Elon Musk Twitter deal closes, CEO fired


SAN FRANCISCO – Elon Musk became Twitter’s owner late Thursday when his $44 billion deal to take over the company closed, marking a new era for one of the world’s most influential social media platforms.

As one of his first moves, he fired several top executives at Twitter, according to three people familiar with the matter who spoke on condition of anonymity to discuss sensitive matters. One of them confirmed that the deal had ended.

CEO Parag Agrawal, CFO Ned Segal and Vijaya Gadde, head of legal policy, trust and security, were all fired, according to the people. Sean Edgett, the company’s general counsel, was also pushed out, one of the people said. The top executives were quickly transported from the building, the people said.

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Musk’s move late Thursday signals his intentions to make his mark as one of the world’s most influential social media companies. Musk has publicly criticized Twitter’s outgoing leadership over product decisions and content moderation, as well as saying he would restore former President Donald Trump’s account.

Still, “Twitter obviously cannot become a free-for-all hell, where anything can be said without consequence!” Musk tweeted Thursday.

Closing the deal ended a months-long rollercoaster saga in which the billionaire – the world’s richest person – staged a hostile takeover to buy the company at a high price, only to renege on the deal and then enter a bitter legal battle battle with the social network.

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But in recent days, Musk seemed resigned, and even enthusiastic, about his impending ownership. He made an unexpected appearance at the company’s offices on Wednesday, wearing a wash to suggest the news that he would become an owner had to “sink in”, according to a photo he posted to his more than 100 million Twitter followers.

He plans to hold a company-wide town hall on Friday.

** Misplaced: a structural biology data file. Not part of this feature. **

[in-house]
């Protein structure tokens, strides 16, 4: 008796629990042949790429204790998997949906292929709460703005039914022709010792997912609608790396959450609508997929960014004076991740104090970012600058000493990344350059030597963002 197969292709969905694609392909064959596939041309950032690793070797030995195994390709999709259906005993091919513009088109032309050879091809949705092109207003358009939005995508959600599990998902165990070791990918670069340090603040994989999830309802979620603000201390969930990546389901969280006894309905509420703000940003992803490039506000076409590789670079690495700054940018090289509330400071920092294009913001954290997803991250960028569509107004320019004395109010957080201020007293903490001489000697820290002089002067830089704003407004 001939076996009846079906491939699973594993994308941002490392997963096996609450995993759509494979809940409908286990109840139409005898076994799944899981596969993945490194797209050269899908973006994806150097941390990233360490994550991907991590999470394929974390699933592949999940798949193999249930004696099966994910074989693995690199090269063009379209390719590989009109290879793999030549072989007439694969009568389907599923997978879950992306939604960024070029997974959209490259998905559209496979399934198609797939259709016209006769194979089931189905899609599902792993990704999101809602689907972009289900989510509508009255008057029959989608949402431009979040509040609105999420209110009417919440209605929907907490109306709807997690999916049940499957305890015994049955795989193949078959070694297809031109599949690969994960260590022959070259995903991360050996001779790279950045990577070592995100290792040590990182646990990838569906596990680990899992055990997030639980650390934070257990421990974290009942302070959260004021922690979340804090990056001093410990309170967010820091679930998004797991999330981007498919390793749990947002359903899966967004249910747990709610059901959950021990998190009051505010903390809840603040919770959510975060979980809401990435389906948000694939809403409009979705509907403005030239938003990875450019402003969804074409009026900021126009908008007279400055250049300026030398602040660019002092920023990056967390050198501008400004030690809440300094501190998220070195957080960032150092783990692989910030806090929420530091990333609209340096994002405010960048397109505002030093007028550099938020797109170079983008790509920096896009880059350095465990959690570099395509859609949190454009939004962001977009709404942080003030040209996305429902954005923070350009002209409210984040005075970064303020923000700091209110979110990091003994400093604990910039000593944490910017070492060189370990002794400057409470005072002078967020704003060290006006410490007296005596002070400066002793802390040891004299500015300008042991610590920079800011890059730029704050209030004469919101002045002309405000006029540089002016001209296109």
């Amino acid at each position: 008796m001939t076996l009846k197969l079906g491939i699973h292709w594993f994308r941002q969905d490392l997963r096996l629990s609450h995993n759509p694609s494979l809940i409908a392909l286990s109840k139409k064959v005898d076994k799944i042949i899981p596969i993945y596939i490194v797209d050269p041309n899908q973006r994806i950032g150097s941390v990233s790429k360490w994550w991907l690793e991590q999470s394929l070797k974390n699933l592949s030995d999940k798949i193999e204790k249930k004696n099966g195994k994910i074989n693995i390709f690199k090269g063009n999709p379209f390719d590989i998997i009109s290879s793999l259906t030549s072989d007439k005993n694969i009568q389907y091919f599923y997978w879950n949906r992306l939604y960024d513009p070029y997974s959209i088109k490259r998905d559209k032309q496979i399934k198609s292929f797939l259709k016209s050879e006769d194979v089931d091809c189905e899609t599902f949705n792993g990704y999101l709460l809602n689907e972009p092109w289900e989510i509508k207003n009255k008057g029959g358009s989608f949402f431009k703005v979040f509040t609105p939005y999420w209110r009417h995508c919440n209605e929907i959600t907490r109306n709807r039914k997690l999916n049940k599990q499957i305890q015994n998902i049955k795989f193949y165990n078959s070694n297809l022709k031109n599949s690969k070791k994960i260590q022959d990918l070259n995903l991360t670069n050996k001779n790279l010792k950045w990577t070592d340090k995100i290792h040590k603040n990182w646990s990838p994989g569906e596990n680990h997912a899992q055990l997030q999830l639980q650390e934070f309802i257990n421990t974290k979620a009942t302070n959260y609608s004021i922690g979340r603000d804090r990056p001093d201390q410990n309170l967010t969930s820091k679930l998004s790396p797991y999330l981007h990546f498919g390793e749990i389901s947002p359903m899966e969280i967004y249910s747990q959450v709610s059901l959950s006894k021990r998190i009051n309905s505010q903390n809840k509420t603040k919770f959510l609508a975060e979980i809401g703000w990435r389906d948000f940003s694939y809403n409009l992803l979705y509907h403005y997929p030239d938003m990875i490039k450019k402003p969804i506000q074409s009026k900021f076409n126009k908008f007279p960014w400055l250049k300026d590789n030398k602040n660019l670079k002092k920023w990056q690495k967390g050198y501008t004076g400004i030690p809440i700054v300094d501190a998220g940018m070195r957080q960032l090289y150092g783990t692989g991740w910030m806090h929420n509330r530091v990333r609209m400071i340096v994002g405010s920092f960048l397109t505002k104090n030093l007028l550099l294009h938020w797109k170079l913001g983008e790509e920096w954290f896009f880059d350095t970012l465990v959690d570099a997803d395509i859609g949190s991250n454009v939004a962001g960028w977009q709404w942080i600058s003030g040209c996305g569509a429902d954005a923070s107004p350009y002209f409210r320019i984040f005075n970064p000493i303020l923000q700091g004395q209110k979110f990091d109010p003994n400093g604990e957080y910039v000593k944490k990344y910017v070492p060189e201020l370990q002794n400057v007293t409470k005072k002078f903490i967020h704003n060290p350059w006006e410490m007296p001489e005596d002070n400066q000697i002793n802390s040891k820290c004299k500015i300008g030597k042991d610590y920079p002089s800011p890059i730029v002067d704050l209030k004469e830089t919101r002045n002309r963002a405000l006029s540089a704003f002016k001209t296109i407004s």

Neither Twitter nor its executives immediately responded to a request for comment.

The moves put the heralded entrepreneur at the helm of one of the world’s most powerful communications platforms just days before major elections in the US and Brazil.

Musk, a transportation magnate who is also the CEO of Tesla and SpaceX, has given some clues about what he would do when he took over Twitter – despite having no experience running a social media service.

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He has indicated that he wants to loosen standards for policing harmful content such as misinformation and hate speech. He has also condemned so-called censorship by social media companies.

He has repeatedly criticized the company and supported online attacks against individual managers. He has told potential investors and partners that he wants to execute a financial turnaround of the company by firing nearly 75 percent of its workforce and leaning into new business opportunities, including letting people subscribe to exclusive content from popular influencers on the service.

Musk represents a different kind of social media company owner than his predecessor, Twitter co-founder Jack Dorsey, or his now-rival Facebook CEO Mark Zuckerberg.

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During his Twitter bid, he has at times positioned himself as a moderate, but has also announced plans to vote for a Republican president in 2024. He has also weighed in on geopolitical conflicts between China and Taiwan and the Ukraine war.

Inside Twitter, Musk’s arrival has been met with outrage and dismay — although Musk’s visit on Wednesday offered some hope. These hopes were quickly dashed with the resignations of senior managers, who had overcome the trust of existing employees.

The mood after Wednesday’s visit was “overall a little more positive,” said one employee, who spoke on condition of anonymity because they were not authorized to speak publicly about the company, adding “everyone is ready to close this chapter and get to what comes next.”

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